Op-Ed: The house can’t win in Chicago. What does it mean for the rest of Illinois?

Illinois lawmakers and Chicago officials have proven that they can make lucrative industries into surefire losers. The Center Square

Illinois lawmakers and Chicago officials have proven that they can make lucrative industries into surefire losers.

In the casino business, the house always wins. Unless that house is in Chicago.

That was the conclusion of a feasibility study on plans to build a casino in the state’s most populous city. The report from Las Vegas-based Union Gaming Analytics, which was hired by the Illinois Gaming Board to study the issue, basically concluded that buying Illinois bonds would probably be more profitable than building a casino in any of the five proposed sites in Chicago.

“Combined with the effective tax rate of 72% yields an expense structure that could exceed casino revenue,” the study concluded. “Ultimately, the additional privilege tax on AGR specific to the City of Chicago results in none of the five sites being financially feasible. The amount of profit generated relative to total development costs, inclusive of licensing and reconciliation fees, represents at best a 1% or 2% return annually, which is not an acceptable rate of return for a casino developer on a greenfield project.”

Put another way, an important part of one of Gov. J.B. Pritzker’s legislative achievements, a statewide gambling expansion package, won’t be able to support the taxes and fees that lawmakers stacked on top of it.

Those willing to invest in bonds sold by both the city and state could do better. And it’s worth noting here that not everyone is willing to gamble on the state’s finances or its lawmakers. Franklin Templeton made it clear in May that it won’t touch bonds offered by Illinois or the city of Chicago.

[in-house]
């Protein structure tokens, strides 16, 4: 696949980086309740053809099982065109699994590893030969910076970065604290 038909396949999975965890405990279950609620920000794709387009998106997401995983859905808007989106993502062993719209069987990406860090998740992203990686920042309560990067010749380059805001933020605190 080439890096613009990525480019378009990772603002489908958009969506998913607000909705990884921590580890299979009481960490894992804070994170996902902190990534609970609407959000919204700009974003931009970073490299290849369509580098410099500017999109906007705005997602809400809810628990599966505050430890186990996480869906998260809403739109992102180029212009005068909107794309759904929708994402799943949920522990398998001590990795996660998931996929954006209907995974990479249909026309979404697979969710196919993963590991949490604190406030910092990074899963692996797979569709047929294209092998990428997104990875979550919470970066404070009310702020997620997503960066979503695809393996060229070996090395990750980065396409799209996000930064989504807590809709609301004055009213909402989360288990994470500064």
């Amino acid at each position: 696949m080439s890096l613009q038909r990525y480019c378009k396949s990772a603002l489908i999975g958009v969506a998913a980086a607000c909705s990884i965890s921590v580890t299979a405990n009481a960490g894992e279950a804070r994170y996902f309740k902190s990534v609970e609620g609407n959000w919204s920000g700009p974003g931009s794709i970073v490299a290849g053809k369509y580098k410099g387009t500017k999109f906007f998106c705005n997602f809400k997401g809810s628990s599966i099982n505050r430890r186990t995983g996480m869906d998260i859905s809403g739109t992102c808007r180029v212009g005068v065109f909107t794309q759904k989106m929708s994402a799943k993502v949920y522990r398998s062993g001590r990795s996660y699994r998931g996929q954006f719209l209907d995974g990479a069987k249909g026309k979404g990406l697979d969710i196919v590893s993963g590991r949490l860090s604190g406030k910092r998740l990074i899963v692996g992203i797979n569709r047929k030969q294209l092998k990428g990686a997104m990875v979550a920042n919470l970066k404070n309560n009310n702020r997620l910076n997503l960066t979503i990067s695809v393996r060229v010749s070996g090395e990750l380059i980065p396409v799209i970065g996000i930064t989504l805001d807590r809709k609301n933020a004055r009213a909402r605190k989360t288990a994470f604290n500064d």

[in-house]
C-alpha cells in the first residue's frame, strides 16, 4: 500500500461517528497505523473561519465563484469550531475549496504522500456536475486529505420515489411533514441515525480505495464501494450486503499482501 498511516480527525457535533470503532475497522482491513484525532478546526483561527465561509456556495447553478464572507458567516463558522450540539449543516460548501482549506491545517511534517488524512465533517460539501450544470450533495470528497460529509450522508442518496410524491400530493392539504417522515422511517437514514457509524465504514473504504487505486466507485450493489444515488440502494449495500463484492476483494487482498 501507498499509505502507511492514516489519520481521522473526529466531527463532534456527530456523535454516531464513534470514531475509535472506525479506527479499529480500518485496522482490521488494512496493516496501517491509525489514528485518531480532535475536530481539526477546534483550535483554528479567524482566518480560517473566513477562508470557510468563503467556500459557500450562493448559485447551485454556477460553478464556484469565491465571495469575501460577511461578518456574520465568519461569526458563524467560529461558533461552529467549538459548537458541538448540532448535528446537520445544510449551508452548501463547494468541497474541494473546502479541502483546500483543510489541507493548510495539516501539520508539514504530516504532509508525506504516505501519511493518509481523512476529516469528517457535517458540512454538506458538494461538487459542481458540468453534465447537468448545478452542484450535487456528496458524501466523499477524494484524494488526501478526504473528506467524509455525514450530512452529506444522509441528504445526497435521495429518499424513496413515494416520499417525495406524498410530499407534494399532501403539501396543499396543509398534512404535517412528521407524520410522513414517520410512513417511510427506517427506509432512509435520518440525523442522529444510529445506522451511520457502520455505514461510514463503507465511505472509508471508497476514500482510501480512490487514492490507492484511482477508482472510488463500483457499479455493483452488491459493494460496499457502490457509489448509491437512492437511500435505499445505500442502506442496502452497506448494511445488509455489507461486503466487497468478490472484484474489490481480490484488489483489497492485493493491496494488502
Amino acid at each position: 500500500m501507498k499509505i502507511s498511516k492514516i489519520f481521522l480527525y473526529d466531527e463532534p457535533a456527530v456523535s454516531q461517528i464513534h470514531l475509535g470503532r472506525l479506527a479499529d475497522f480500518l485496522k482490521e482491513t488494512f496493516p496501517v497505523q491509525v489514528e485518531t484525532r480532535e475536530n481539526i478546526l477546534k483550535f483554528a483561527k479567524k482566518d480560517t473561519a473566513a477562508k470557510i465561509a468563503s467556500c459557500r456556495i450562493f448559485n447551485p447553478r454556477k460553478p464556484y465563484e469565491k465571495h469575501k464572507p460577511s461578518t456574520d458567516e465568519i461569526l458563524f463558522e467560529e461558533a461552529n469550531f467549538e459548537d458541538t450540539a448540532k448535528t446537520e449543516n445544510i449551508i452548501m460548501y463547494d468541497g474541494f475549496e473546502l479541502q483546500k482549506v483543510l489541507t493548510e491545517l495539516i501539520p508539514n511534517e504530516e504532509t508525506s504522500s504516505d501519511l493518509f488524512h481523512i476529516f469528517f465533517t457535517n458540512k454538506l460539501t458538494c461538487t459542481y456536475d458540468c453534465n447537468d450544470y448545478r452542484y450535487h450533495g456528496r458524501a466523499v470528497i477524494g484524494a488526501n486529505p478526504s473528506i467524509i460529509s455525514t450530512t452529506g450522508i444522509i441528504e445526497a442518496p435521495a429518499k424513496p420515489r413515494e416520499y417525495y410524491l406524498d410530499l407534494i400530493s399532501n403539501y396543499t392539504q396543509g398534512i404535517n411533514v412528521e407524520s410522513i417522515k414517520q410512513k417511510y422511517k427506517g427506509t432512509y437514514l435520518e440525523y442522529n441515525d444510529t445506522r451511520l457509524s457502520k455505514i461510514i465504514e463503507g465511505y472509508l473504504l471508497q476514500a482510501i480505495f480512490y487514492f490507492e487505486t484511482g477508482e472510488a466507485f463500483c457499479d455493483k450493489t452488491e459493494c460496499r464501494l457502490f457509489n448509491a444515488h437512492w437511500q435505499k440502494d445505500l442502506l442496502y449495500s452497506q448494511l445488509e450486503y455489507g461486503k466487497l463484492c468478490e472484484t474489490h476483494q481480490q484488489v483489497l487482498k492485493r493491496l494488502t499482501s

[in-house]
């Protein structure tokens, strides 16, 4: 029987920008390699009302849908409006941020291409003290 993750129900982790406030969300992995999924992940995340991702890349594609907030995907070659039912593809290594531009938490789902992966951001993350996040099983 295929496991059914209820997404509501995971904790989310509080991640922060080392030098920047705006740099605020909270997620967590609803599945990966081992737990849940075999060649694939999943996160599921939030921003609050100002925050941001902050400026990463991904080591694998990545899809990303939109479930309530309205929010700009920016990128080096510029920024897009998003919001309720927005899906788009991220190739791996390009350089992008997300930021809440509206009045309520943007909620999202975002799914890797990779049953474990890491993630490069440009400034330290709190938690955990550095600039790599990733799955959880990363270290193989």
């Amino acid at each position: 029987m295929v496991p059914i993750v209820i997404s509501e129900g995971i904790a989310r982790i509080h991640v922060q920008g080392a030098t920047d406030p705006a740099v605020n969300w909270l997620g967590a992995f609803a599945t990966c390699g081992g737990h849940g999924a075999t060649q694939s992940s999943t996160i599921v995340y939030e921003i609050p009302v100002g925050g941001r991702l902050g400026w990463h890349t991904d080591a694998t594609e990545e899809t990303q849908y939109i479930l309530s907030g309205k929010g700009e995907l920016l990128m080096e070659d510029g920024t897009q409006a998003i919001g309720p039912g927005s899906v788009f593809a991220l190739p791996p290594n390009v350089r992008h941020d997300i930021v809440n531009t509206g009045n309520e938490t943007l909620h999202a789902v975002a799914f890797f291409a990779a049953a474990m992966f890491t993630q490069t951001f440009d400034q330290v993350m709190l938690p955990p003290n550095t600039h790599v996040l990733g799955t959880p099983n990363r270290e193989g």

“As municipal bond analysts, our main question now is not just whether a city or state is able to pay their debts (we do the math), but this: are politicians willing to impair bondholders in order to honor their predecessor’s pledge to pensioners? Willingness to enact meaningful pension reforms is harder to analyze than the mathematical ability to pay debts,” the company’s municipal bond team wrote in a report.

As much as the rest of Illinois sometimes likes to ignore what’s happening in Chicago, this shouldn’t be discounted. Revenue from a Chicago casino, which has the potential to bring in more money than any other casino in the state, is part of the plan lawmakers put together to pay for a $45 billion statewide infrastructure plan.

If the casino doesn’t bring in the expected revenue, or fails to get off the ground, it could affect infrastructure projects planned across the state.

City and state officials have been trying for years to get a casino in Chicago. After the Union Gaming Analytics report, it’s likely back to the drawing board.

Big bets sometimes pay off, but when lawmakers stack the deck so heavily that no one is willing to play, it’s clear that Illinois has a big problem.

The Center Square

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